March 2022

Singita Pamushana Lodge: March 2022


Singita Pamushana Lodge: March 2022

It’s wonderful to have guests filling up the villas at Singita Pamushana, and there’s no greater compliment than when repeat guests return with their nearest and dearest friends, wanting nothing more than for them to fall in love with this part of Africa too.

I describe this as a more “advanced safari” destination – one where you spend a longer time out on drives and take in all diverse creatures great and small, as well as the rock art, bush walks, photographic hide and luxury safari cruises on the Malilangwe Dam. That said, this week one group of guests described seeing the Big Five in two hours when they returned from their evening drive - a herd of thirty elephants feeding below Chikwete Cliffs, a lion and a lioness in the same area, five white rhinos and one buffalo bull sharing the water at O2 Pan, and a male leopard walking along the Binya Road marking its territory between Sosigi Hill and Sosigi Dam.

The weather has been autumn hot but we had a cold snap with some heavy downpours – late but welcome for this time of year.

A sightings snapshot for March follows:


  • The majority of sightings have been of the Nduna Pride, numbering up to 11 lions together at one time. They’ve been attempting to hunt buffaloes in the Nduna and Lojaan areas. Towards the end of the month we heard a commotion of lions fighting over something. We drove to the noise and found that lions had killed a buffalo calf and dragged it into a rocky area and were fighting over it. The males were feeding while the lionesses lay on the rocks waiting, and the cubs tried to feed with the males. The males were not willing to share – hence all the growling. The next afternoon one of the lionesses ambushed a sub-adult buffalo calf, and sprung onto its back! More than twenty buffalo came charging towards the lion and the calf, and the lion ran away leaving the bleeding calf with its life saved.
  • Five lions were seen at Mabhakweni Pan, where a young male put on a show by climbing up a tree.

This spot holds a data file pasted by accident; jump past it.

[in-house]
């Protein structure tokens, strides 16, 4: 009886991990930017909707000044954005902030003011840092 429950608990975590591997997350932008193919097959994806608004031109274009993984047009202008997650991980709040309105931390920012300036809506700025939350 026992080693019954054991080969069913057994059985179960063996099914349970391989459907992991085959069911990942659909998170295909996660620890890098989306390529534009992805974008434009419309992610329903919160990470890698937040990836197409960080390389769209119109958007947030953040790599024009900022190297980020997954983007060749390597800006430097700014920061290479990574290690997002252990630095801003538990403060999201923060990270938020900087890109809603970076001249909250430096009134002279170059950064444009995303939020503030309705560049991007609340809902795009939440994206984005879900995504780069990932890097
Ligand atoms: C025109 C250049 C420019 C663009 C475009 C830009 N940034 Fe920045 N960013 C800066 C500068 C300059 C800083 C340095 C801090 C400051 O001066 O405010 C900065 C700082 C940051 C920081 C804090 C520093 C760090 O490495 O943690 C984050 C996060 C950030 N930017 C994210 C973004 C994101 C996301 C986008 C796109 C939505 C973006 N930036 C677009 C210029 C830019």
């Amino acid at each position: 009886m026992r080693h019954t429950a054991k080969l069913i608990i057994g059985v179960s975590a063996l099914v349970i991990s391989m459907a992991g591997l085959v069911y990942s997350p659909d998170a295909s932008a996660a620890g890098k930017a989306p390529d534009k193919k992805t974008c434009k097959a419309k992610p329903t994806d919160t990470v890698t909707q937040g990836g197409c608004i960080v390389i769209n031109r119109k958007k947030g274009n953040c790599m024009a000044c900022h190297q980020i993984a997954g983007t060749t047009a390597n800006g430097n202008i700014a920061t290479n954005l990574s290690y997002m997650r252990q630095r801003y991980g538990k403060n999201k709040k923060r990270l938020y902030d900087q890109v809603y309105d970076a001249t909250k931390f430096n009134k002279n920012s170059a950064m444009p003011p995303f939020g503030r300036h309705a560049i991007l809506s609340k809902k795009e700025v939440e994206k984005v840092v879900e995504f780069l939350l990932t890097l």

• The River Pride with 12 members were seen along the Chiredzi River trying to hunt a dazzle of zebra, but the element of surprise was lost when the wind changed direction and their scent gave them away.
  • At the end of the month the two Nduna males were seen in the south-east corner of Banyini feeding on a buffalo calf they’d caught.


  • Excellent rhino sightings, as always. Often both black and white rhinos were seen together at waterholes.
  • One afternoon an elephant bull was drinking alone at a pan, then it was joined by one male white rhino, one young female black rhino and three dagga boy buffalos. After sunset when driving back past a central waterhole there was a breeding herd of buffaloes drinking, while four white rhinos, one elephant bull and one black rhino waited for their turn to drink.
  • Guest saw a total of 14 white rhinos in groups of twos and threes one morning. One afternoon, while sitting in the photographic hide, a total of 12 white rhinos came to drink and wallow at different intervals, with nine being counted together all drinking at the same time.
  • On one epic evening more than15 white rhinos came to drink, plus a phenomenal six black rhinos. What an unforgettable sundowner evening that was!
  • A mother white rhino is shepherding a brand new baby. They have been seen alone with the mother drinking at quieter times from the central and south-eastern pans.

African wild dogs

  • We are seeing two packs of wild dogs at the moment – a group of six, mainly males, and another group of 11 that includes one dog with a broken leg. (It is possible they are all members of one larger pack.)